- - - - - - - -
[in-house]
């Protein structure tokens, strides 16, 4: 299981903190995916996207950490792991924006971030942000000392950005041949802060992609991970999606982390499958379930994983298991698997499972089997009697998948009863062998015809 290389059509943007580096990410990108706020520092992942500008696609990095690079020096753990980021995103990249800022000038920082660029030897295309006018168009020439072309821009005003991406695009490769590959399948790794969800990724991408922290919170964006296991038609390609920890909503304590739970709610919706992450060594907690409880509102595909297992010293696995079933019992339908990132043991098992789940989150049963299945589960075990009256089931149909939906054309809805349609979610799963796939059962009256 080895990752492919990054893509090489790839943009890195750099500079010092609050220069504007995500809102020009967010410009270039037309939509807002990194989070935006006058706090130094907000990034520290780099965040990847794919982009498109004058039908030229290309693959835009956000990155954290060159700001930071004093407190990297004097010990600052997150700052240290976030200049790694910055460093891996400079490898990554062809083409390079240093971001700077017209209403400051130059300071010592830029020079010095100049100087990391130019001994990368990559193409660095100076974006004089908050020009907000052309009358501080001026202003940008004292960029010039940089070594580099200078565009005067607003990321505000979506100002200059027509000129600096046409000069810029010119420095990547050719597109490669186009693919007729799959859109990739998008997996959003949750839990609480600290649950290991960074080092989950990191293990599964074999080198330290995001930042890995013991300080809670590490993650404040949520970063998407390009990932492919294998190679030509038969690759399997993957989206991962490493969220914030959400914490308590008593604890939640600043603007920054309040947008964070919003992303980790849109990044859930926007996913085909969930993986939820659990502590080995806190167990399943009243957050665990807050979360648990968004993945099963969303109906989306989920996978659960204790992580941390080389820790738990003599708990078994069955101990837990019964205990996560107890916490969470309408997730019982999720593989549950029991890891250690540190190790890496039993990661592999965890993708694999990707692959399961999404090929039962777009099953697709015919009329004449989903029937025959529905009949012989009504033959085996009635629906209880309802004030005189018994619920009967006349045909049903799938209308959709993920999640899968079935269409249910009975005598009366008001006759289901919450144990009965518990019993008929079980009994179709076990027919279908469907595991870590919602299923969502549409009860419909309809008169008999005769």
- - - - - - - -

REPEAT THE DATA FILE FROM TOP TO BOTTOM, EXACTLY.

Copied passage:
[in-house]
């Protein structure tokens, strides 16, 4: 299981903190995916996207950490792991924006971030942000000392950005041949802060992609991970999606982390499958379930994983298991698997499972089997009697998948009863062998015809 290389059509943007580096990410990108706020520092992942500008696609990095690079020096753990980021995103990249800022000038920082660029030897295309006018168009020439072309821009005003991406695009490769590959399948790794969800990724991408922290919170964006296991038609390609920890909503304590739970709610919706992450060594907690409880509102595909297992010293696995079933019992339908990132043991098992789940989150049963299945589960075990009256089931149909939906054309809805349609979610799963796939059962009256 080895990752492919990054893509090489790839943009890195750099500079010092609050220069504007995500809102020009967010410009270039037309939509807002990194989070935006006058706090130094907000990034520290780099965040990847794919982009498109004058039908030229290309693959835009956000990155954290060159700001930071004093407190990297004097010990600052997150700052240290976030200049790694910055460093891996400079490898990554062809083409390079240093971001700077017209209403400051130059300071010592830029020079010095100049100087990391130019001994990368990559193409660095100076974006004089908050020009907000052309009358501080001026202003940008004292960029010039940089070594580099200078565009005067607003990321505000979506100002200059027509000129600096046409000069810029010119420095990547050719597109490669186009693919007729799959859109990739998008997996959003949750839990609480600290649950290991960074080092989950990191293990599964074999080198330290995001930042890995013991300080809670590490993650404040949520970063998407390009990932492919294998190679030509038969690759399997993957989206991962490493969220914030959400914490308590008593604890939640600043603007920054309040947008964070919003992303980790849109990044859930926007996913085909969930993986939820659990502590080995806190167990399943009243957050665990807050979360648990968004993945099963969303109906989306989920996978659960204790992580941390080389820790738990003599708990078994069955101990837990019964205990996560107890916490969470309408997730019982999720593989549950029991890891250690540190190790890496039993990661592999965890993708694999990707692959399961999404090929039962777009099953697709015919009329004449989903029937025959529905009949012989009504033959085996009635629906209880309802004030005189018994619920009967006349045909049903799938209308959709993920999640899968079935269409249910009975005598009366008001006759289901919450144990009965518990019993008929079980009994179709076990027919279908469907595991870590919602299923969502549409009860419909309809008169008999005769």